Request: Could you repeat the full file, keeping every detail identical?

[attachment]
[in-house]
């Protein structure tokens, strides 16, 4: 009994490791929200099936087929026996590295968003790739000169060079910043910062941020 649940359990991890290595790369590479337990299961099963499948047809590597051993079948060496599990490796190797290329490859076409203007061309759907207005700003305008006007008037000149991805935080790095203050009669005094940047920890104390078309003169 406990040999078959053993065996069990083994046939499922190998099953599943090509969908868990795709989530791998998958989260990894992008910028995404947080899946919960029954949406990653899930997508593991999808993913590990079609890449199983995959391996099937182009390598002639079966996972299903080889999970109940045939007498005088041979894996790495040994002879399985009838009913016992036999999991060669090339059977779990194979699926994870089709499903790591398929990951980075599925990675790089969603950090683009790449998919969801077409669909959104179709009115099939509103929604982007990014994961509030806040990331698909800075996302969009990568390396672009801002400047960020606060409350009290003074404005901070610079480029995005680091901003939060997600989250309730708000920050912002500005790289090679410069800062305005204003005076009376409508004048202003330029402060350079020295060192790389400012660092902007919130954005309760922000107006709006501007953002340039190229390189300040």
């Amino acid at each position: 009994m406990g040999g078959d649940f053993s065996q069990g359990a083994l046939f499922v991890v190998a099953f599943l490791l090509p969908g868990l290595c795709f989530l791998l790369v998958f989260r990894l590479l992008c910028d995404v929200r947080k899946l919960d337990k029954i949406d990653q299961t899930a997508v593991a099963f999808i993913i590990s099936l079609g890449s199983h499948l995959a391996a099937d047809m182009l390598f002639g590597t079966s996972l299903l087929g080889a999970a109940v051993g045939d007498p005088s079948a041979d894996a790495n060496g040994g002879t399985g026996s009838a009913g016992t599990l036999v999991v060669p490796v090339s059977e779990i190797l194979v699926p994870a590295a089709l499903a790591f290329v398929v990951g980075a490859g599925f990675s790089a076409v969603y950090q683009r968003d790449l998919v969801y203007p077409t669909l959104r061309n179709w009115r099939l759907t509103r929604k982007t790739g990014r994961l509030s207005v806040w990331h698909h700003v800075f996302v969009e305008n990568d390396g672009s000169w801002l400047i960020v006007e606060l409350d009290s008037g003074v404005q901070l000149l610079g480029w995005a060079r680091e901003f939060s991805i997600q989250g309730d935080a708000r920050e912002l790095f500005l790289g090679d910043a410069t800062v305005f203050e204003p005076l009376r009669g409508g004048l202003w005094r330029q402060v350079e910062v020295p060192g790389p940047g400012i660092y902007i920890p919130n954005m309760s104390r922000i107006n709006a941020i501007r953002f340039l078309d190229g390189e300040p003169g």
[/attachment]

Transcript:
[in-house]
């Protein structure tokens, strides 16, 4: 009994490791929200099936087929026996590295968003790739000169060079910043910062941020 649940359990991890290595790369590479337990299961099963499948047809590597051993079948060496599990490796190797290329490859076409203007061309759907207005700003305008006007008037000149991805935080790095203050009669005094940047920890104390078309003169 406990040999078959053993065996069990083994046939499922190998099953599943090509969908868990795709989530791998998958989260990894992008910028995404947080899946919960029954949406990653899930997508593991999808993913590990079609890449199983995959391996099937182009390598002639079966996972299903080889999970109940045939007498005088041979894996790495040994002879399985009838009913016992036999999991060669090339059977779990194979699926994870089709499903790591398929990951980075599925990675790089969603950090683009790449998919969801077409669909959104179709009115099939509103929604982007990014994961509030806040990331698909800075996302969009990568390396672009801002400047960020606060409350009290003074404005901070610079480029995005680091901003939060997600989250309730708000920050912002500005790289090679410069800062305005204003005076009376409508004048202003330029402060350079020295060192790389400012660092902007919130954005309760922000107006709006501007953002340039190229390189300040």
């Amino acid at each position: 009994m406990g040999g078959d649940f053993s065996q069990g359990a083994l046939f499922v991890v190998a099953f599943l490791l090509p969908g868990l290595c795709f989530l791998l790369v998958f989260r990894l590479l992008c910028d995404v929200r947080k899946l919960d337990k029954i949406d990653q299961t899930a997508v593991a099963f999808i993913i590990s099936l079609g890449s199983h499948l995959a391996a099937d047809m182009l390598f002639g590597t079966s996972l299903l087929g080889a999970a109940v051993g045939d007498p005088s079948a041979d894996a790495n060496g040994g002879t399985g026996s009838a009913g016992t599990l036999v999991v060669p490796v090339s059977e779990i190797l194979v699926p994870a590295a089709l499903a790591f290329v398929v990951g980075a490859g599925f990675s790089a076409v969603y950090q683009r968003d790449l998919v969801y203007p077409t669909l959104r061309n179709w009115r099939l759907t509103r929604k982007t790739g990014r994961l509030s207005v806040w990331h698909h700003v800075f996302v969009e305008n990568d390396g672009s000169w801002l400047i960020v006007e606060l409350d009290s008037g003074v404005q901070l000149l610079g480029w995005a060079r680091e901003f939060s991805i997600q989250g309730d935080a708000r920050e912002l790095f500005l790289g090679d910043a410069t800062v305005f203050e204003p005076l009376r009669g409508g004048l202003w005094r330029q402060v350079e910062v020295p060192g790389p940047g400012i660092y902007i920890p919130n954005m309760s104390r922000i107006n709006a941020i501007r953002f340039l078309d190229g390189e300040p003169g």